- Facilitators have full control and responsibility for running the meeting, asking questions, and directing other role players in the question and answering. The facilitator should have the ability to build deep rapport, quickly with each participant in the session while balancing that with the need to be assertive and even commanding if necessary. The facilitator should understand whether expansion or closure on a topic is appropriate and then formulate the right question to include suggesting user requirements (but not make decisions about user requirements).
- Scribes listen and document requirements using a defined grammar. A scribe may suggest user requirements but not make decisions about user requirements or user prioritization.
- Users define the user requirements and determine prioritization. It is best if the users (business experts) also seek to improve business process or synergize during the session. It can be helpful to have process experts (e.g., lean, etc) assist the users in defining their target process as part of the requirements session.
- Solution providers (e.g., technology or operations) ask clarifying questions concerning user requirements. A solution provider may suggest user requirements but not make decisions about user requirements or user prioritization.
- It can also be helpful to include risk or legal experts as part of the team.
- Ensure that your target process includes inherent measurement and quality management as part of each subprocess as appropriate.
By bringing everyone together in a structured and facilitated session, connections are made, misunderstandings addressed and synergies achieved that just would not happen otherwise. Full and engaged customer and supplier representation is a common sense that does not commonly occur with traditional methods. With this rapid requirements approach you will get higher quality requirements in far less time with greater participation and better solutions. And you will start your project off with high quality requirements that are much more likely to lead to project success. For more information on Rapid Requirements, don’t hesitate to visit the site.
Failure in the design or definition areas is often due to what I would call ‘beating around the bush’. In many projects, getting the real work done — well-defined requirements, the core engineering work, thorough testing is hard and takes real talent. Many teams just work on the edges and don’t tackle the tough stuff. I recommend ensuring that your project managers and design leads are up for tackling the tough stuff in a project and doing it as early as possible (not late in the cycle). And when it is done, it should be done fully. So, some examples:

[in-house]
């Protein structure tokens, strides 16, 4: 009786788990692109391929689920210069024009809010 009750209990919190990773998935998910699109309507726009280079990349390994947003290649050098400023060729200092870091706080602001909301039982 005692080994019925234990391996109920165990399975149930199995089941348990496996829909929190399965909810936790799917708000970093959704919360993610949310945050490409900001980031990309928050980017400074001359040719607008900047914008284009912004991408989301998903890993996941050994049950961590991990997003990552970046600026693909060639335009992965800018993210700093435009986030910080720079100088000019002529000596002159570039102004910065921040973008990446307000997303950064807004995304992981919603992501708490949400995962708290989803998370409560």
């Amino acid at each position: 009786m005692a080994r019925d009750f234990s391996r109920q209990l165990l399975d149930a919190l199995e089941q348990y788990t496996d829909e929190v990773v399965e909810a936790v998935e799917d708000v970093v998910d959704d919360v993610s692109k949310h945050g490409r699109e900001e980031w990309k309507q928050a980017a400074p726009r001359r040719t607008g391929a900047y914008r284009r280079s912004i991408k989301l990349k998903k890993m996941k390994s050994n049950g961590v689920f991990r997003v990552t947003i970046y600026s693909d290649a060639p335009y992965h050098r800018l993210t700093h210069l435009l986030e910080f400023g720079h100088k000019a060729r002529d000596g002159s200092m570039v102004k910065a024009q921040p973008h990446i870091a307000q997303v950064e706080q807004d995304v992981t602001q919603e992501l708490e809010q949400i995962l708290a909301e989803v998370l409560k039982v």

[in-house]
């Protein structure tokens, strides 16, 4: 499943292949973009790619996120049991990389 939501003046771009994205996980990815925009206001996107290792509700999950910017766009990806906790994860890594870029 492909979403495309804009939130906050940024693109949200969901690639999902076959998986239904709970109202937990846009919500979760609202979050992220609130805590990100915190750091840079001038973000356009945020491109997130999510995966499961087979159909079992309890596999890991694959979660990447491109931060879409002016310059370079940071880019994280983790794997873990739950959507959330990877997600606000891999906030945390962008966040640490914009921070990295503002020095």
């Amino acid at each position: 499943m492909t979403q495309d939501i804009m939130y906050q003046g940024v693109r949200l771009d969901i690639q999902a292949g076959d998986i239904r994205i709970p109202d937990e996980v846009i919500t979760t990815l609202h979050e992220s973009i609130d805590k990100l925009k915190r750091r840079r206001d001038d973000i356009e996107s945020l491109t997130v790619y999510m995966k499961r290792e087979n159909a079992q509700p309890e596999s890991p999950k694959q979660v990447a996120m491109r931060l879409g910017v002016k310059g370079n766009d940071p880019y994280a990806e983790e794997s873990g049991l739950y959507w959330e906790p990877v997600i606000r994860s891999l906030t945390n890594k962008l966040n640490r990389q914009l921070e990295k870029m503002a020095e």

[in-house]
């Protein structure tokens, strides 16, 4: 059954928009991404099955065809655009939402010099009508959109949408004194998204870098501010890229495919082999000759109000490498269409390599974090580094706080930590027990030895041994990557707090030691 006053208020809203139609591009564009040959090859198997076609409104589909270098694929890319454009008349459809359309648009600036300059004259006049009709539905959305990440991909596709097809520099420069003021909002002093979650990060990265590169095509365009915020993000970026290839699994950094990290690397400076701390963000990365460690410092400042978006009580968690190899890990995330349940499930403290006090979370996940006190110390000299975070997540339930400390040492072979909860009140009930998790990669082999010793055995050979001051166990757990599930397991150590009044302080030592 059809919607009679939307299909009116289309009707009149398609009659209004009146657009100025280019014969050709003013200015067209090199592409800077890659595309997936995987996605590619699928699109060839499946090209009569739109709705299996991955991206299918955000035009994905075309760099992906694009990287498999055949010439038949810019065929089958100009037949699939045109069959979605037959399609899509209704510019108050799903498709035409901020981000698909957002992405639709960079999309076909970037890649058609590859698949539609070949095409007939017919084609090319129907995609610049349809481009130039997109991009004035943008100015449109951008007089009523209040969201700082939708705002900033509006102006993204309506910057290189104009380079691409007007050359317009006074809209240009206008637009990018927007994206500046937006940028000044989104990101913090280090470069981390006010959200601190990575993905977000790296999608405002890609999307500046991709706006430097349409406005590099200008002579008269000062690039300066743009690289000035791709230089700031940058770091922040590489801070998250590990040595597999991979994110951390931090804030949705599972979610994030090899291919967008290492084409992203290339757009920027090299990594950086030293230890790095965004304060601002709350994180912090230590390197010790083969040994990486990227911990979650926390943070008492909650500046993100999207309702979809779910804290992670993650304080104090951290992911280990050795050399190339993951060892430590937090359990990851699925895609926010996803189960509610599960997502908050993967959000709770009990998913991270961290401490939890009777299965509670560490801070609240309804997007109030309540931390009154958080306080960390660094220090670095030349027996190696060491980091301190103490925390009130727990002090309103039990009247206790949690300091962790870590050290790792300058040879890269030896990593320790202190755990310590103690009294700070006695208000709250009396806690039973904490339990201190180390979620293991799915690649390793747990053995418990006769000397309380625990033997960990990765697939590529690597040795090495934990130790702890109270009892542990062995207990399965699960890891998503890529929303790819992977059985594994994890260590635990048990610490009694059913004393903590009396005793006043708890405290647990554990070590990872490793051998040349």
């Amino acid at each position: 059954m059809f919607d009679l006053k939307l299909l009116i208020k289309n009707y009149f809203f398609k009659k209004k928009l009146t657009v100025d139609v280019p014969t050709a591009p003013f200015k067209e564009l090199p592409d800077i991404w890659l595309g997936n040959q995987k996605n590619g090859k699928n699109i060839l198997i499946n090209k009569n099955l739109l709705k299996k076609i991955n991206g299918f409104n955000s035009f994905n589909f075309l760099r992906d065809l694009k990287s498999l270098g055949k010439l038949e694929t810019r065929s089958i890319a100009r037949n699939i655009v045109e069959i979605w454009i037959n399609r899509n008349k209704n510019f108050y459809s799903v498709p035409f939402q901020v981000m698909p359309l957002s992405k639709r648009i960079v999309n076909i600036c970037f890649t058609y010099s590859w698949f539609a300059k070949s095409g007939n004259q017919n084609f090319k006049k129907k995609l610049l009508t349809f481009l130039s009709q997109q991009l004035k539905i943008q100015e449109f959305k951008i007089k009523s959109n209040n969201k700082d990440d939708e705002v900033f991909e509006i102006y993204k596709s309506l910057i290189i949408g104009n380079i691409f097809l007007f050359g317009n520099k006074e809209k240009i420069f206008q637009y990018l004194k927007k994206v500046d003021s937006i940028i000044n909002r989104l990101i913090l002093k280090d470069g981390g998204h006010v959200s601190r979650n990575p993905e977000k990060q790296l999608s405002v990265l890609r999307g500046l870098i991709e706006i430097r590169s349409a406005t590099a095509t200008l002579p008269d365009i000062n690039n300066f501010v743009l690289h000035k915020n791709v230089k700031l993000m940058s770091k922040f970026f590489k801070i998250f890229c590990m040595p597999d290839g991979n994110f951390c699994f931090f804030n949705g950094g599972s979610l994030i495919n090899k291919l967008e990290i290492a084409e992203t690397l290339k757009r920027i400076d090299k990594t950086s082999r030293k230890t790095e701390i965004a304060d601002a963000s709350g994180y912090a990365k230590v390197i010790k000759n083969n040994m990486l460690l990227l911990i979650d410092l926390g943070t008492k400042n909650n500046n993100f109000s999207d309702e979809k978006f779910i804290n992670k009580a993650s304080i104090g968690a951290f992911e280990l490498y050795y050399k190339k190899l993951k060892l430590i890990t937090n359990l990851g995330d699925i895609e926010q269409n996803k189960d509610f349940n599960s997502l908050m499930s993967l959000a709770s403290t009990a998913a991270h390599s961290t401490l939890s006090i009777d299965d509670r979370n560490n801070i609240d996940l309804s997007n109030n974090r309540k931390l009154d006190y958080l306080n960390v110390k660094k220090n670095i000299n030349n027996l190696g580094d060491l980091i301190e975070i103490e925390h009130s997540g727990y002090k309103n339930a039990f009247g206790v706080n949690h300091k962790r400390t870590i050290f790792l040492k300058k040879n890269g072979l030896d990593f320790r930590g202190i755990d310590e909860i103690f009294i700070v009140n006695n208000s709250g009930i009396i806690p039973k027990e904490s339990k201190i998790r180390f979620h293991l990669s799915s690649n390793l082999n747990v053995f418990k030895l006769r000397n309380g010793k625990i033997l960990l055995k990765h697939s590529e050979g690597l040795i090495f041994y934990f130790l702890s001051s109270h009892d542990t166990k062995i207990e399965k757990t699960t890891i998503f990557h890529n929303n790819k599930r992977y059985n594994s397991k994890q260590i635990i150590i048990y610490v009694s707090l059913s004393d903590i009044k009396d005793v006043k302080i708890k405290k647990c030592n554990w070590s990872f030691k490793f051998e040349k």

- if requirements are complex and ambiguous at the start, a good project manager will schedule rigorous project definition sessions. The PM will ensure broad participation, and good attendance and engagement at the meetings. Leverage the material above for Rapid Requirements to quickly elicit the definitions needed. Or, the project team will use an agile or highly iterative incremental approach to take back to the user interfaces and outputs for early clarification and verification.
- if new technology is being used, or there is a critical component or algorithm that must be engineered and implemented, then work begins early on these core sections. A good PM knows you do not leave the tough stuff to be done last. In particular, these means you do not wait for the final weeks of the project to do complex integration. Instead you develop and test the integration early with stubbed out pieces. Pilot and test, if necessary in parallel, the tough stuff. And if there are major hurdles not anticipated, then you will find them out early and you can kill or alter the project much earlier with far less sunk costs.
- as CIO, make sure that major IT initiatives that your company is investing in make a difference where the rubber meets the road. The system must be easier to do the most common tasks, not just lots of features and cool. You want to make sure the front line staff will want to use the new system (not be forced to convert).
- in sum, the approach for the design and implementation work should be incremental, parallelized and iterative rather than serial, waterfall, or as I like to call it, ‘ big bang theory’. Waterfall can be used for well known domains, well understood engineering, and short or mid-range timelines. Otherwise, it should be avoided.
Best, Jim Ditmore and Fred Alsup